Markets, Economy

Weekly Kickstart (08/19/2019-08/23/2019)

8/19/19 8:00 AM

iStock-626627280.jpgStocks remained under pressure last week, as the S&P 500 fell by 1.03 percent to 2,888.68. That still left the benchmark index up 15.23 percent 2019-to-date, and just 4.53 percent below the all-time closing high. A potential de-escalation in the trade war between the United States and China buoyed equities earlier in the week, but the bears regained control after a certain measure of the yield curve inverted. Specifically, the yield on the 2-year Treasury note exceeded the yield on the 10-year Treasury note for the first time since 2007. This worries some market participants because the 2s and 10s curve has inverted ahead of each of the last seven recessions in the U.S., as well as nine out of the past twelve recessions. The precision of this indicator, though, is not very impressive because there have been false positives when parts of the yield curve inverted but no official downturn occurred. Further, the average lead time between an initial inversion and the beginning of a recession has historically been around a full year, and in the particular case of the 2s and 10s curve, inversion has typically occurred around 19 months ahead of the next recession and 12 months before the cycle peak in the S&P 500 index.


The 2s and 10s spread would likely also need become more negative and remain so for a prolonged period before the curve should really be paid close attention to, especially since the Fed’s QE purchases of long-dated Treasury securities might have exacerbated this latest inversion. However, just because an outright recession may not be an imminent threat that does not necessarily mean economic growth will remain elevated. This is probably one of the reasons why the curve is shifting in the first place since concerns are rising that the much weaker economic conditions overseas will eventually spillover to the United States. Moreover, economists prefer to look at the real (inflation-adjusted) yield curve and view inversions not as a recessionary guarantee but instead a sign that growth could decelerate and in turn leave the economy more exposed to a negative shock. This should provide more motivation for lawmakers in Washington to avoid unneeded headwinds such as government shutdowns and extended trade wars. Add to all of this the various other unknowns for market participants still to digest in the near-term and it would not be too surprising if volatility continues to pick up. Any regular investors unsure how to navigate this environment should consider consulting with a professional financial advisor and as always, we are here to help with any questions you may have.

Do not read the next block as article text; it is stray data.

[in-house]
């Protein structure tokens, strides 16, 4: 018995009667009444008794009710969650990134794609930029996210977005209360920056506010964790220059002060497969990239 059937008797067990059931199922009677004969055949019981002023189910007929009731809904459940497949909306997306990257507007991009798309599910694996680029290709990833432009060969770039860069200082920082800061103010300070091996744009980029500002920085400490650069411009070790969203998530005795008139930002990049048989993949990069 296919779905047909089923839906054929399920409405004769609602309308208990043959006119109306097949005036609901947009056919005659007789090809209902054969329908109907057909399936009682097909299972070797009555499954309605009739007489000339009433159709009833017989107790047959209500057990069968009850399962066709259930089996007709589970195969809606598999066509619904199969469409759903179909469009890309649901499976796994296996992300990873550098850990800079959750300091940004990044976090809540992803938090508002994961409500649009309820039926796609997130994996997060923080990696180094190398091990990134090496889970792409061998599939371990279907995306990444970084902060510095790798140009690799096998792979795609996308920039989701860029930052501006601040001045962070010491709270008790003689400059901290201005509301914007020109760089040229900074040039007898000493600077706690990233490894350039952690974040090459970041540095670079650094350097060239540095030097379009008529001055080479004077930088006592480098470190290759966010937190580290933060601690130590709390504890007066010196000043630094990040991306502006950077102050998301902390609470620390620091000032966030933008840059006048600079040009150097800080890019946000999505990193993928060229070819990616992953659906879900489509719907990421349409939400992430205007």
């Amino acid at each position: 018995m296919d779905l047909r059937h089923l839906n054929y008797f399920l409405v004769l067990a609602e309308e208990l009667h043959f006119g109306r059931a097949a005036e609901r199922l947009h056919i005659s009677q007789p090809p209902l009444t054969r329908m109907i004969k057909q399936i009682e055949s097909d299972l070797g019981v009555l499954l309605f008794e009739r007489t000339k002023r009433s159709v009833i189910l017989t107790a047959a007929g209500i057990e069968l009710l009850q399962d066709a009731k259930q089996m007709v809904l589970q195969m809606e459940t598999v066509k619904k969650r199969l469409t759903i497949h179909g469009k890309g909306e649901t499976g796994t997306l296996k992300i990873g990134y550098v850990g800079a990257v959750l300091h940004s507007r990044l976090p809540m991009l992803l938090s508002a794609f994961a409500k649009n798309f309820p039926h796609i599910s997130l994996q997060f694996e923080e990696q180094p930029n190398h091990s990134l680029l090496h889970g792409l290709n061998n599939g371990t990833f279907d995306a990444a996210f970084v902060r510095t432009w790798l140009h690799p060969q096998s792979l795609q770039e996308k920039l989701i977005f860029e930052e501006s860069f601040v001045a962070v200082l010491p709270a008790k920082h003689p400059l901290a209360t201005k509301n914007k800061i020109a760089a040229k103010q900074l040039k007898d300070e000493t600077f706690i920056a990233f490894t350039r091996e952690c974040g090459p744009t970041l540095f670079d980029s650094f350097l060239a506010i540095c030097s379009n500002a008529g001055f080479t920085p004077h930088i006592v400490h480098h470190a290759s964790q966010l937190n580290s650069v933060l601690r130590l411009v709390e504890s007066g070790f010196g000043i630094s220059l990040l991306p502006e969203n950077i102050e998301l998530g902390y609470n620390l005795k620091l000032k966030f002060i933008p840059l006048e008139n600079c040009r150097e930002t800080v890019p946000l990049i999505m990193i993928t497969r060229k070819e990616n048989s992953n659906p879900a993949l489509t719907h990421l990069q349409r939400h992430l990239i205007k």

To recap a few of the things we learned about the economy last week, the positives included that homebuilder sentiment firmed, mortgage applications surged, single-family housing starts and building authorizations increased, regional manufacturing activity rebounded, small business owner confidence improved, productivity growth exceeded forecasts, and retail sales jumped. As for the negatives, household inflation pressures firmed, initial jobless claims rose, industrial production unexpectedly declined, capacity utilization fell, and consumer optimism deteriorated. This week the pace of economic data slows down considerably but there are still a few important reports on housing, factory output, and employment scheduled to be released. Other potentially market-moving events to watch this week include a speech from Fed chair Jerome Powell, the annual Economic Symposium in Jackson Hole, and the release of the minutes from the July FOMC meeting.


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Sources: Econoday, Bloomberg, ZH, BofAML, Twitter, FRBSL

Post author: Charles Couch